Plant Growth-Promoting Rhizobacteria Allow Reduced Application Rates Of Chemical Fertilizers, A. O. Adesemoye, H. A. Torbert, J. W. Kloepper May 2009

Plant Growth-Promoting Rhizobacteria Allow Reduced Application Rates Of Chemical Fertilizers, A. O. Adesemoye, H. A. Torbert, J. W. Kloepper

Papers in Plant Pathology

The search for microorganisms that improve soil fertility and enhance plant nutrition has continued to attract attention due to the increasing cost of fertilizers and some of their negative environmental impacts. The objectives of this greenhouse study with tomato were to determine (1) if reduced rates of inorganic fertilizer coupled with microbial inoculants will produce plant growth, yield, and nutrient uptake levels equivalent to those with full rates of the fertilizer and (2) the minimum level to which fertilizer could be reduced when inoculants were used. The microbial inoculants used in the study were a mixture of plant growth-promoting rhizobacteria ...


Investigation Of Plant Water Use In The Great Basin, Nv, Benjamin Conrad May 2009

Investigation Of Plant Water Use In The Great Basin, Nv, Benjamin Conrad

UNLV Theses, Dissertations, Professional Papers, and Capstones

Global climate change in addition to a growing population can have a strong impact on our natural resources. In particular, cities in the semi-arid and arid southwestern US are currently faced with the challenge of providing sustainable fresh water to a growing population. In Las Vegas, dwindling water levels in Lake Mead have forced water managers to seek water resources from Spring Valley and Snake Valley, NV, which are located 402 km north of the city. The goals of this research were to investigate the water use of shrubs located in these valleys by using a large aperture scintillometer (LAS ...


Multicellular Secretory Trichome Development On Soybean And Related Glycine Gynoecia, R. A. Healy, R. G. Palmer, Harry T. Horner May 2009

Multicellular Secretory Trichome Development On Soybean And Related Glycine Gynoecia, R. A. Healy, R. G. Palmer, Harry T. Horner

Genetics, Development and Cell Biology Publications

Multicellular glandular trichomes form on gynoecia of wild annual Glycine species, annual soybean cultivars, and wild perennial Glycine species. These trichomes occur from the ovary base to the style base and, in perennial species, along the style as well.Trichomes form at least 2 d before anthesis, and new trichomes develop throughout flowering and also on young seed pods. Trichome structure is similar in all taxa examined, usually five to seven linearly arranged cells. Stalk cells with callose walls become highly vacuolate, and their cytoplasms have reduced numbers of Golgi bodies and endoplasmic reticulum. During secretion, two to four distal ...


Hunker Down And Hold On: Contractile Roots Give Skunk Cabbage Another Special Trait, W. John Hayden Apr 2009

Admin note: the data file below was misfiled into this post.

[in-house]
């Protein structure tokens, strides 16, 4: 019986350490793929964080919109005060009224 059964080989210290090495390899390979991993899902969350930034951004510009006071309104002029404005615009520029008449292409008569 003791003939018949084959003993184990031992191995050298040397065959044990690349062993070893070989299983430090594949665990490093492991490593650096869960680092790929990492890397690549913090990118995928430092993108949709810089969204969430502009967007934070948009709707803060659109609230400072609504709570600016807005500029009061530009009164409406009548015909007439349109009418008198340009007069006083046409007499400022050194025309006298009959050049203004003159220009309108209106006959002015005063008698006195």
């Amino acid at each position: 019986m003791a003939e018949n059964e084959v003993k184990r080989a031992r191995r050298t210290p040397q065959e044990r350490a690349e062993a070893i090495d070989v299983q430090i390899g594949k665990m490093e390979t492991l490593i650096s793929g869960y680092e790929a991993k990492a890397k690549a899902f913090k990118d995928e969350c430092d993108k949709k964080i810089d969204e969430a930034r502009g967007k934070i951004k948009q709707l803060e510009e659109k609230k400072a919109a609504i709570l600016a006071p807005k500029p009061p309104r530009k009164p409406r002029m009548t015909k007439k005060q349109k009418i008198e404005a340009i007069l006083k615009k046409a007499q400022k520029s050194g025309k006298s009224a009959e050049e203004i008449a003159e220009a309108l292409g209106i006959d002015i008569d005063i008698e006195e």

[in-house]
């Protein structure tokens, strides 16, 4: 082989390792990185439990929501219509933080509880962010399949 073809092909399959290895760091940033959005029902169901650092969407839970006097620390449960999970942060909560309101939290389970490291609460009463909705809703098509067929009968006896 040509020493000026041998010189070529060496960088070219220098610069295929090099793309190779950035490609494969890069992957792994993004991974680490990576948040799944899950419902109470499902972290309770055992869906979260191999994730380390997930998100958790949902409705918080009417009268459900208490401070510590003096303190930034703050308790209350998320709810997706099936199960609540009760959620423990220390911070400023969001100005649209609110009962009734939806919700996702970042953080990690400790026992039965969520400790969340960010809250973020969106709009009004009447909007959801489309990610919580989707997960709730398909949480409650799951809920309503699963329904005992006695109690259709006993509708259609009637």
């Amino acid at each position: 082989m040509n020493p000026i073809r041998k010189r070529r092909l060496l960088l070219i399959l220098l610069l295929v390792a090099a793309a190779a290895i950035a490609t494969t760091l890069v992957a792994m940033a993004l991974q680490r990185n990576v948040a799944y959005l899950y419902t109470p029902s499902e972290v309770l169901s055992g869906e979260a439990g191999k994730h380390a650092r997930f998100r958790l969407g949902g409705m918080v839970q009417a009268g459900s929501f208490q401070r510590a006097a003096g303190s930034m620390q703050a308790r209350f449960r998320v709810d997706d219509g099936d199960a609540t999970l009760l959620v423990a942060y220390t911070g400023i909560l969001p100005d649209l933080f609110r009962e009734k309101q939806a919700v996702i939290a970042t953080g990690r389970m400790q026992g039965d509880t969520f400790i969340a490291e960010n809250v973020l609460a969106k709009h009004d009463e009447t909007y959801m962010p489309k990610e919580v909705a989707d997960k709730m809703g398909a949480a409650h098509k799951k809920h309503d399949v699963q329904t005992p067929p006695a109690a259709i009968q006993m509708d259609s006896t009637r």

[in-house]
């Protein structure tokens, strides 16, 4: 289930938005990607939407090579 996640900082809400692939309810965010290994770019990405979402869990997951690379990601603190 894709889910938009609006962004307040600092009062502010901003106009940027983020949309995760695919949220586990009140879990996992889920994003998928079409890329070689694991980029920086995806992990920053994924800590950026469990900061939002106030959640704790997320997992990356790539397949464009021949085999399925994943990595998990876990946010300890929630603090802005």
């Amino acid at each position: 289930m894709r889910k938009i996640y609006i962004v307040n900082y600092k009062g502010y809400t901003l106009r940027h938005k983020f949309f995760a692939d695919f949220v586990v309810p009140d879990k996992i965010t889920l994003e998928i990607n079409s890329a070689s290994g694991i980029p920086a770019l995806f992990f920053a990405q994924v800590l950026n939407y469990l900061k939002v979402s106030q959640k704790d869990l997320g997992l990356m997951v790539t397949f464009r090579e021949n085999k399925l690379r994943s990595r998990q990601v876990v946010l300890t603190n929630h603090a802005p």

Hunker Down And Hold On: Contractile Roots Give Skunk Cabbage Another Special Trait, W. John Hayden

Biology Faculty Publications

I can remember the first time I ever heard of contractile roots. It was in graduate school at the University of Maryland and a friend of mine was busy preparing a lecture on roots. He said to me something like “Did you ever notice, while pulling up dandelions, that the darn weed seems to be pulling back? As it turns out, it is!” Strange but true, dandelions, along with a diverse assemblage of other species, have contractile roots that serve to pull the plant downward. In this capacity, contractile roots go well beyond the routine function of providing anchorage for ...


Impacts Of Plant Size, Density, Herbivory, And Desease On Native Platte Thistle (Cirsium Canescens), Deidra Jacobsen Apr 2009

Impacts Of Plant Size, Density, Herbivory, And Desease On Native Platte Thistle (Cirsium Canescens), Deidra Jacobsen

Environmental Studies Undergraduate Student Theses

Abstract. Based on prior field observations, we hypothesized that individual and interacting effects of plant size, density, insect herbivory, and especially fungal disease, influenced seedling and juvenile plant growth in native Platte thistle populations (Cirsium canescens Nutt.). We worked at Arapaho Prairie in the Nebraska Sandhills (May - August 2007), monitoring plant growth, insect damage, and fungal infection within different density thistle patches. In the main experiment, we sprayed half of test plants in different density patches with fungicide (Fungonil© Bonide, containing chlorothalonil) and half with a water control. Fungal infection rates were very low, so we found no difference in ...


Joint Fire Science Program – Lake Mead National Recreation Area: Revegetating Burned Arid Lands: Identifying Successful Native Species Using Trait And Competition Analysis, Quarterly Progress Report, January 1— March 31, 2009, Margaret N. Rees Mar 2009

Joint Fire Science Program – Lake Mead National Recreation Area: Revegetating Burned Arid Lands: Identifying Successful Native Species Using Trait And Competition Analysis, Quarterly Progress Report, January 1— March 31, 2009, Margaret N. Rees

Fire Science

• Monitored and watered native plants in nursery plots.

• Exotic grasses seeded into nursery plots.

• Nitrogen treatment applied to nursery plots.

• Granivory study trials performed each month and corresponding abstract submitted to ESA.

• Competitive hierarchy study germination trials are underway.

• Monitored seeding and outplanting experiments at Goodsprings.

• Submitted article to Mojave Applied Ecology Notes newsletter updating on JFS work.

• Mentoring UNLV undergraduate student in research project for ENV 492.

• Prepared presentation materials for two scientific meetings.


Quantification Of Ferritin From Staple Food Crops, Rebbecca J. Lukac, Maneesha R. Aluru, Manju B. Reddy Mar 2009

Quantification Of Ferritin From Staple Food Crops, Rebbecca J. Lukac, Maneesha R. Aluru, Manju B. Reddy

Food Science and Human Nutrition Publications